MH17: War crime probe
A train carrying the remains of most of the victims of the crash of Malaysia Airlines flight MH17, shot down over Ukraine last week, left the site yesterday after Malaysian Prime Minister Najib Razak reached a deal with pro-Russian separatists controlling the area.
The aircraft's black boxes, which could hold information about the crash, would be given to the Malaysian authorities, Razak said, indicating he had bypassed Kiev, which has lost control of much of the east.
At the UN, the Security Council unanimously adopted a resolution demanding those responsible "be held to account and that all states cooperate fully with efforts to establish accountability".
It also demanded that armed groups allow "safe, secure, full and unrestricted access" to the crash site.
The expected handover of the bodies and the black boxes, and reports by international investigators of improved access to the wreckage of the airliner four days after it was shot down, takes place against calls for broader sanctions against Russia for its support for the rebellion, though Western leaders are struggling to agree on a united response.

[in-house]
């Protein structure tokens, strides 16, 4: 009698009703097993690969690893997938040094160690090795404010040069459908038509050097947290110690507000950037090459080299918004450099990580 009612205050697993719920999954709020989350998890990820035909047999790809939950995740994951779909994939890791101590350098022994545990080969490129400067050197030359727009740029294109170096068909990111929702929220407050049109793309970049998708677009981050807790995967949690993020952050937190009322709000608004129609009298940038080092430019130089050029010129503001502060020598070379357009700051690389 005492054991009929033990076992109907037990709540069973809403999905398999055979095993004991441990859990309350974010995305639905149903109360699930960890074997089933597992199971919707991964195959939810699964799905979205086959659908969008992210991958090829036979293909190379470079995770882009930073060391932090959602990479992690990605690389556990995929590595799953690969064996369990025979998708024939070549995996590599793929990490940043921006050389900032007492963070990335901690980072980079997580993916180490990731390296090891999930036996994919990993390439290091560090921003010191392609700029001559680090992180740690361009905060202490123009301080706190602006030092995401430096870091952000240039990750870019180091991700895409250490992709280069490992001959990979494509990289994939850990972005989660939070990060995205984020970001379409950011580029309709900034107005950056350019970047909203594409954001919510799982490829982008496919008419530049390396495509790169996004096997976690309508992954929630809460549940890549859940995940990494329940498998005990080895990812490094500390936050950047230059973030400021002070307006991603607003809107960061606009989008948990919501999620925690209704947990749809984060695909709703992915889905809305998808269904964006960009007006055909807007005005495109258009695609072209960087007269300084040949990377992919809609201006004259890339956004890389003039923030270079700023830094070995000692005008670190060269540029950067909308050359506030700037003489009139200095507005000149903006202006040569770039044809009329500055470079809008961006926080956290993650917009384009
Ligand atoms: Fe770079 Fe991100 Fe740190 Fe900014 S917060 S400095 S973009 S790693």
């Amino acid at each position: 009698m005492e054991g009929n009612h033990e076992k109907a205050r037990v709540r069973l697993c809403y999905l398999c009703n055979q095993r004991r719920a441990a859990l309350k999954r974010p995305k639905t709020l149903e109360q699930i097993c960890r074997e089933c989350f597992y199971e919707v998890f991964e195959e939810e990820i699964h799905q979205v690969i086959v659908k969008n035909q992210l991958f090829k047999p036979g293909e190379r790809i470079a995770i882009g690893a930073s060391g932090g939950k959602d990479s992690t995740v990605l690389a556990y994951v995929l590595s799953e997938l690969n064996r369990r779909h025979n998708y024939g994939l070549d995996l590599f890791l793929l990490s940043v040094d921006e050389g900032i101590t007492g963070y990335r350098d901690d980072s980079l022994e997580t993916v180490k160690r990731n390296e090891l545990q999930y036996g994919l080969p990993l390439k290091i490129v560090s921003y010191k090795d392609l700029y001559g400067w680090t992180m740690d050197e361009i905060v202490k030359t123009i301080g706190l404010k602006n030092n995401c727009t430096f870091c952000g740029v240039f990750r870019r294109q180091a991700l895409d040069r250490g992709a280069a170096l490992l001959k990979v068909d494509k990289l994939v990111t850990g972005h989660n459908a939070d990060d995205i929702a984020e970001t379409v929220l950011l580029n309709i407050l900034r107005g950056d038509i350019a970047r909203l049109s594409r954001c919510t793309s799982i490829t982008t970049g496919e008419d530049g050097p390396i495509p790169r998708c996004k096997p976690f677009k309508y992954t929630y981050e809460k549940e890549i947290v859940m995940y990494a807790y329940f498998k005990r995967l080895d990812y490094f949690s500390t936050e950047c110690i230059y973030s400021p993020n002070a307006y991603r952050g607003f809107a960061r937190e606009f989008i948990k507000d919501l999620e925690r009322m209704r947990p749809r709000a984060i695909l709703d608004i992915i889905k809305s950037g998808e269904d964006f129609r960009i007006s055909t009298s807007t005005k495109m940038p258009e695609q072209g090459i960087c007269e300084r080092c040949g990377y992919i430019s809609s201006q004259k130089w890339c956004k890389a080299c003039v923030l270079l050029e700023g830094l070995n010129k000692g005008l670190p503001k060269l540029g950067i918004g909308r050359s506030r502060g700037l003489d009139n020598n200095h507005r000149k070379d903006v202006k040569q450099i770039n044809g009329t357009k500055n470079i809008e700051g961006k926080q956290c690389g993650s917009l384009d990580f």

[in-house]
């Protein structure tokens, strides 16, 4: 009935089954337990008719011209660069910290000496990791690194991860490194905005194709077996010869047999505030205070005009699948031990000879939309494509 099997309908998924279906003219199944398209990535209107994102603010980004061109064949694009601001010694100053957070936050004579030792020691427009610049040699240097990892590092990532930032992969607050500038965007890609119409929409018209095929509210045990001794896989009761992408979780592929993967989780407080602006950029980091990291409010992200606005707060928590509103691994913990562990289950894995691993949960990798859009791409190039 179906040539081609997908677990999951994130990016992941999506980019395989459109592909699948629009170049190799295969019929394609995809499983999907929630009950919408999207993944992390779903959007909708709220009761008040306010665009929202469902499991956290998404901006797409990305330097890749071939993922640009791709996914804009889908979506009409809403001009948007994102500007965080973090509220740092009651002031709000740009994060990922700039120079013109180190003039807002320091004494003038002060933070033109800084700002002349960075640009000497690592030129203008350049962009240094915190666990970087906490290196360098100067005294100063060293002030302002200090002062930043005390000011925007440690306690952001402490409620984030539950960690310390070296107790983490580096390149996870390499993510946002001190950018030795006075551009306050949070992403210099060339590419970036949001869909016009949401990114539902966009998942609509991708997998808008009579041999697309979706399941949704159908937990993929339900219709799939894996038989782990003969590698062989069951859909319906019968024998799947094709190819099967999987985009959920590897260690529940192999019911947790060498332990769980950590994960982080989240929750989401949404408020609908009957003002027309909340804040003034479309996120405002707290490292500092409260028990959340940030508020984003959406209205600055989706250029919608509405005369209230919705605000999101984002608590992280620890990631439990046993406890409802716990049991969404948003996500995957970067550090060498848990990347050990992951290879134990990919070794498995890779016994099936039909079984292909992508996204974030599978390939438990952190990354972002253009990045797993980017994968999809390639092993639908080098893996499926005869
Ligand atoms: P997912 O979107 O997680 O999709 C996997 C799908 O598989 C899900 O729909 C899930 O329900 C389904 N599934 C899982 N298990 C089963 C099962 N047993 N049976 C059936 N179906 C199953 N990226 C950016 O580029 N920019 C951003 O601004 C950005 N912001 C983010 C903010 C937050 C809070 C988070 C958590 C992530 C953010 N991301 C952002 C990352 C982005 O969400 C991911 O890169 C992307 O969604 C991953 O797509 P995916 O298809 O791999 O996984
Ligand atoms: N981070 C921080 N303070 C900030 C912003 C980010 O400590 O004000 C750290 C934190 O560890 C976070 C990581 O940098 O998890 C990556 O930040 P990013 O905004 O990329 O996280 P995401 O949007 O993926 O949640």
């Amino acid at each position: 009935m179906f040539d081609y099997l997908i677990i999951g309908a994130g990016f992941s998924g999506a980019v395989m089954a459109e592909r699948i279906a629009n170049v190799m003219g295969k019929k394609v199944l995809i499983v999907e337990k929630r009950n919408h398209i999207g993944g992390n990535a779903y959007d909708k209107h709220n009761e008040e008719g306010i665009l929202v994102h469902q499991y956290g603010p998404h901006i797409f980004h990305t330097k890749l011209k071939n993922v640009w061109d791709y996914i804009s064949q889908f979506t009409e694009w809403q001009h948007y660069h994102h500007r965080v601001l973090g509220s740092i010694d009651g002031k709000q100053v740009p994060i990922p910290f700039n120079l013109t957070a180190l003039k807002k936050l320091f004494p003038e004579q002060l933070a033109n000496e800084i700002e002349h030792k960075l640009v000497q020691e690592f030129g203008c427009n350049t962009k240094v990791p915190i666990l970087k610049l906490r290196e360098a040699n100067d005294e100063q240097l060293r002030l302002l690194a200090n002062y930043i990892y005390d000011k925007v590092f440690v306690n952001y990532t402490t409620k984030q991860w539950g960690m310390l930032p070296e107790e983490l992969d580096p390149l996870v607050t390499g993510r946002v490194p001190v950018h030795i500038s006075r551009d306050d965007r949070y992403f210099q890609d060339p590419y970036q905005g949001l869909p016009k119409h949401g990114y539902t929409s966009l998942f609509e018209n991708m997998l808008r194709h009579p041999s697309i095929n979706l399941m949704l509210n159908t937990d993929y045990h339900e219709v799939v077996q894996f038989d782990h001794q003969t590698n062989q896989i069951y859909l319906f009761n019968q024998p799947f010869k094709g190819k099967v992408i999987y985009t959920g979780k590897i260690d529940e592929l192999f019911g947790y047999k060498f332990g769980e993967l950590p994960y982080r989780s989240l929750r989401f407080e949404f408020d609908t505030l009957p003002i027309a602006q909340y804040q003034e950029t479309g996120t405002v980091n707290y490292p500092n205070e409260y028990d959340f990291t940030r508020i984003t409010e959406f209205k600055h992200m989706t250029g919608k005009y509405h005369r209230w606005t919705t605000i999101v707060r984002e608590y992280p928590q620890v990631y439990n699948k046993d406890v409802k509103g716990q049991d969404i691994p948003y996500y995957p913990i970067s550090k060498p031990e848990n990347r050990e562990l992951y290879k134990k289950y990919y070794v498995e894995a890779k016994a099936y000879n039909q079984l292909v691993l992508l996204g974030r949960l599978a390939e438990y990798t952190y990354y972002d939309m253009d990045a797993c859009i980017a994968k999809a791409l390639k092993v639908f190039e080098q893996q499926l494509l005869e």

Razak said he had reached an agreement with the separatists for recovered bodies to be handed over to the authorities in the Netherlands, where the largest number of victims came from.
Dutch Prime Minister Mark Rutte said a train carrying 200 body bags was on its way to rebel-held Donetsk and then to Kharkiv, which is in Ukrainian government hands, from where the bodies would be taken back to the Netherlands.
At the same time, emotions ran high in the Netherlands, where prosecutors opened a war crimes investigation.
Shaken by the deaths of 298 people from across the globe, Western governments have threatened Russia with stiffer penalties for what they say is its backing of pro-Russian militia who, their evidence suggests, shot the plane down.
But, with Russia challenging them to produce proof, some of those taking a firmer line are saying the acid test will be if the separatists improve access to the site and Russia stops supporting them.
US President Barack Obama echoed that approach.
"Now's the time for President [Vladimir] Putin and Russia to pivot away from the strategy that they've been taking and get serious about trying to resolve hostilities within Ukraine," he said.